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Stephen Strasburg was pulled after two innings at Turner Field.
ATLANTA — Stephen Strasburg is heading back to Washington to have a strained right oblique muscle examined by team doctors, leaving the Nationals to contemplate placing their ace on the disabled list.
Strasburg was forced to depart Friday night's game against the Braves after only two innings, with lingering tightness in his right lower side, below the ribcage. The right-hander said he had experienced a similar sensation in several previous starts, though it progressively got worse during this abbreviated outing.
"The last few starts, I'd feel it warming up [but] I'd go out there and I wouldn't feel anything," he said. "Tonight, it was more kind of like the reverse. I felt really good in the bullpen. I threw a couple pitches in there, and it started to tighten up. I felt it more and more. Nothing I could do about it. I'm kind of frustrated. You want to give at least seven, eight innings a start."
Strasburg's velocity and results didn't appear to suffer from the injury. His fastball reached 98 mph during the second inning, he threw 23 of 37 pitches for strikes and he allowed only one run on two hits.
But Kurt Suzuki could tell something wasn't right when Strasburg was having trouble finishing his pitches and then had to stretch his back after each throw, unable to immediately receive the ball back from his catcher.
"He was wiggling," Suzuki said. "I had to double-pump, like, every pitch because I couldn't throw the ball back to him. So you knew something was physically wrong with him."
Following the second inning, Strasburg had a long talk in the Nationals dugout with manager Davey Johnson, pitching coach Steve McCatty and head athletic trainer Lee Kuntz, who decided not to take any chances and send him back to the mound for another inning.
"He wanted to continue," Johnson said. "He was wincing and in a whole lot of pain. I was not so much worried about his back as I was worried about his arm. Anytime you have something like that, you worry about putting more stress on your arm."
Strasburg tried to convince everyone he could continue but understood the decision.
"Honestly, I could have gone out there and kept pitching," he said. "My command wasn't there, but I think I definitely could have pitched through it. But, you know, Davey didn't want to take the chance. You've just got to be proactive about it, get the treatment. Hopefully, I should be able to make the next start."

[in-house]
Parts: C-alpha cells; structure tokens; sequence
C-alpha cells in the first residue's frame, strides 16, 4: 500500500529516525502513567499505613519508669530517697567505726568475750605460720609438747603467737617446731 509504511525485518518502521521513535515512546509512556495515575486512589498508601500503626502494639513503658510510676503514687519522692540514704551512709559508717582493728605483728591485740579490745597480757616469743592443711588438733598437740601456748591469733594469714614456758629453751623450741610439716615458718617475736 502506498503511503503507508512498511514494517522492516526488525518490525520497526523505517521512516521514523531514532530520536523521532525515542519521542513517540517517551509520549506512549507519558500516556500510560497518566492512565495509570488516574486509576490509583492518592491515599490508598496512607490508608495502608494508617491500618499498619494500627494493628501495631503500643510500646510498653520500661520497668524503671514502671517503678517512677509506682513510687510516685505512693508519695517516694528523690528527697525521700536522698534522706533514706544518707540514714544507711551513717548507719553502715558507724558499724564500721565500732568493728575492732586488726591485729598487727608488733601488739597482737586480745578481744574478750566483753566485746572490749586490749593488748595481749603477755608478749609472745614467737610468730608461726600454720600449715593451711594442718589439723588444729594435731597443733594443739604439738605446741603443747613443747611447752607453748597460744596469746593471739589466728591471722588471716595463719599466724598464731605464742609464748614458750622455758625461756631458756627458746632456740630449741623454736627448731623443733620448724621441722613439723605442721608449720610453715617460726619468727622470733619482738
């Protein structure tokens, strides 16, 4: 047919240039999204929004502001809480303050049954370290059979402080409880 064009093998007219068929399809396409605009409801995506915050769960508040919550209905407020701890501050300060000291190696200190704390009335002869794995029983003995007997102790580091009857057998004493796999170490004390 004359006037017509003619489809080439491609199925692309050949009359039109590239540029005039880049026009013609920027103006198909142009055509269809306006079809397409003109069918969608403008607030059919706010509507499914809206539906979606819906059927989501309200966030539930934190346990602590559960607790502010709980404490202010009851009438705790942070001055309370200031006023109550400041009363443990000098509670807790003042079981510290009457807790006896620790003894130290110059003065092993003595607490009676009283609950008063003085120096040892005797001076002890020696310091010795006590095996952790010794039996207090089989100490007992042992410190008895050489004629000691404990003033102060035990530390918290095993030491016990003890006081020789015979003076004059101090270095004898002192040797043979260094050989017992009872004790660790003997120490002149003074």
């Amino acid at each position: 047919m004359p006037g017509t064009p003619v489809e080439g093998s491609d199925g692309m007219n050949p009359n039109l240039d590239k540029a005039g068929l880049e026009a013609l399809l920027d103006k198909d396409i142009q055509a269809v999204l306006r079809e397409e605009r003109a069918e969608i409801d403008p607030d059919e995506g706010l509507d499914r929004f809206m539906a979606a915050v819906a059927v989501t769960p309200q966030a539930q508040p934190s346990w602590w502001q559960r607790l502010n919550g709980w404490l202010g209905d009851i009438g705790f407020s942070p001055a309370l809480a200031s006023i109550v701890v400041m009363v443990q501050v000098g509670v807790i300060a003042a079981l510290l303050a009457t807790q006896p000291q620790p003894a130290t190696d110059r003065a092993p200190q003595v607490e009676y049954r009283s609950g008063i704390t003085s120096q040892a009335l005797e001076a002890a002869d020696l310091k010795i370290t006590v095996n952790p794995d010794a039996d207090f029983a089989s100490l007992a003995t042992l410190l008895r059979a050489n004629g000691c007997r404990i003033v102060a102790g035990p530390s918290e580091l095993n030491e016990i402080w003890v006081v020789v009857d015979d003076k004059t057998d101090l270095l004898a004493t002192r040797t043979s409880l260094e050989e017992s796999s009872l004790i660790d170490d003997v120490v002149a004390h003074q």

Strasburg is scheduled to start again Thursday against the Mets in Washington, though with an off-day following this weekend series in Atlanta the Nationals could bring Gio Gonzalez and Nate Karns on regular rest and push Strasburg's next turn back to June 8 against the Twins.
Whether he's ready to return in eight days remains to be seen. The Nationals have always been extra protective of Strasburg, and after watching teammate Ross Detwiler struggle to return from a similar oblique strain, they may err on the side of caution in this case.
For now, Strasburg is scheduled to return to Washington, where he'll be examined by team medical director Wiemi Douoguih before any decisions are made.
"Obviously, there's something strained in there, because he was experiencing some pain when he was throwing," Johnson said. "Let's just hope it's correctable."
Strasburg has had plenty of problems in Atlanta before. He departed a start last summer due to severe dehydration on a 106-degree afternoon and had to be put on an IV in the clubhouse. He also dealt with what Johnson called "forearm tightness" during his previous start here April 29, though he insisted all along nothing was wrong and he made his next scheduled start.
In five career starts at Turner Field, Strasburg now owns a 5.24 ERA, averaging only slightly more than four innings per appearance.